“Our defensive pressure got really good (in) the second half,” Hill said. “That’s how we typically play defense, and I think it flustered them. But it also got us some good offense going at the same time, because we were playing at a better speed. So I think our defense translated to our offense.”

The Grizzlies opened the fourth quarter on a 9-0 run, which Maya Erling capped with a tough finish at the rim to give Glacier Peak a 47-45 lead with 6:04 to play. It was the Grizzlies’ first lead of the game.

“One of the things we’ve been trying to get the girls ready for is just stepping on the floor ready to play,” Hill said, explaining that he didn’t think his team played with much of an edge in the first half. “… (In) the second half, they felt like they had to go play for something and prove people.”

Glacier Peak’s fourth-quarter lead was short-lived, though, as its offense suddenly went cold during a four-minute stretch without a field goal. Mt. Spokane pulled back in front with six straight free throws, and Noble later hit a step-back 3-pointer to stretch the Wildcats’ lead to 56-48 with 1:43 remaining.

However, the Grizzlies weren’t done just yet.

Glacier Peak’s Aaliyah Collins and Shaylin Sande made a pair of baskets to trim the margin to four points with 27.6 seconds to play.

Sande then knocked the ball free on Mt. Spokane’s ensuing possession, and Collins dribbled downcourt and banked in a 3-pointer to cut the Wildcats’ lead to 56-55 with 11.6 seconds remaining.

Then after Noble hit a pair of free throws to give Mt. Spokane a three-point cushion, the Grizzlies got off a potential game-tying 3-pointer in the closing seconds. But the shot didn’t hit the rim, and the Wildcats held on for a dramatic victory.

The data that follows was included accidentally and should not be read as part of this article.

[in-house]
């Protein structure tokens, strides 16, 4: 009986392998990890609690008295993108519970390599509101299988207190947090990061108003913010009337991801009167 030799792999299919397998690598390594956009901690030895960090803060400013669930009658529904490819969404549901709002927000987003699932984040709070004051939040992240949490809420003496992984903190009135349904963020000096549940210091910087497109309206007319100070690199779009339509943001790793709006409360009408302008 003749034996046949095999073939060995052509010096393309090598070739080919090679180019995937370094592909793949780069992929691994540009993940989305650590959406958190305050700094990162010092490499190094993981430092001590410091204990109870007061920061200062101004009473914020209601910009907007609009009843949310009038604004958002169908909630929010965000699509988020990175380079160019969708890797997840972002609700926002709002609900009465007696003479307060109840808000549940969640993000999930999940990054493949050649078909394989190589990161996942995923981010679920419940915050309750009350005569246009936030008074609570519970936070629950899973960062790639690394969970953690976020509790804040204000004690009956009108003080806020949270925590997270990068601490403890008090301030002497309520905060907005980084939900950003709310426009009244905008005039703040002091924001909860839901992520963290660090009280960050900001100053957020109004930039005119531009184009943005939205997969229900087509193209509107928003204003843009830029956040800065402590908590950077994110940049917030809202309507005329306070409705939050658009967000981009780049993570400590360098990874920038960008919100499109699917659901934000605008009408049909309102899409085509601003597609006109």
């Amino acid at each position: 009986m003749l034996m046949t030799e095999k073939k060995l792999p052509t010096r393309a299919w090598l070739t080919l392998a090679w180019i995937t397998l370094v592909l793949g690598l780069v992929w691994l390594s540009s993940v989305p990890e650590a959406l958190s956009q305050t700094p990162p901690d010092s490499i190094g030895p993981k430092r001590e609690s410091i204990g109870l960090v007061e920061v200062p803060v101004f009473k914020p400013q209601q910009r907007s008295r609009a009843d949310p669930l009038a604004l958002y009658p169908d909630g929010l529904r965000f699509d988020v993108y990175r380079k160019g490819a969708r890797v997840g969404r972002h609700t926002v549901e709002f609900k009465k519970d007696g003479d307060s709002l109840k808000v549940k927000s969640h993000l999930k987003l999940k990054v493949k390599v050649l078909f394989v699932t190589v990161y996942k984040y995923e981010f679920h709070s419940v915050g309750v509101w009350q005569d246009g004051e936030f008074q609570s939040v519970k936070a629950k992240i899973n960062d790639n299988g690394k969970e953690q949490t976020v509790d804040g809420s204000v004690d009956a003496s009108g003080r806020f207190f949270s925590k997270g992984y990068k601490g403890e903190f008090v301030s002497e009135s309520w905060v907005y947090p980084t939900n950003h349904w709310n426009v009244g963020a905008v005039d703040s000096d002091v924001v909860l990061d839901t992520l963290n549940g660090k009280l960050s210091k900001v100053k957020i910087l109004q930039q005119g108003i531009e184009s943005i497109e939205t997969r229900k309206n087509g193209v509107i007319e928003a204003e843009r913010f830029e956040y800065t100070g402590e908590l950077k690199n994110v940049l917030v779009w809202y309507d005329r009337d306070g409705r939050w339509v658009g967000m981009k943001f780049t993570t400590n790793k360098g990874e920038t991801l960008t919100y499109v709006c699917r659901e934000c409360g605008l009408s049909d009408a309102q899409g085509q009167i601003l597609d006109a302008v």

Noble scored a game-high 20 points for Mt. Spokane and Kyara Sayers added 11 points.

Erling led Glacier Peak with 15 points, including 13 in the second half. Smith hit three 3-pointers and finished with 13 points, while Collins scored all 10 of her points in the second half.

“Great resilience on my kids, but that’s the standard now,” Hill said. “That’s why we’re doing a tournament like this, so we can play a team like Mt. Spokane (that’s) definitely a state-caliber team, and (to) show us where we’ve gotta be, because we’re not there yet.”

This is the second year in a row that Glacier Peak has hosted a holiday tournament filled with some of the state’s top teams. This year’s field features seven 4A or 3A state qualifiers from last season, including four top-four state finishers.

The loss dropped the Grizzlies to the tournament’s consolation bracket, where they will face defending 4A state champion Eastlake (4-4) on Saturday afternoon. Eastlake fell to unbeaten Kentridge 61-51 in another quarterfinal Friday night.

“I told (my players), ‘Well, whatever you guys did in the second half is where we’ve gotta start against Eastlake,’” Hill said.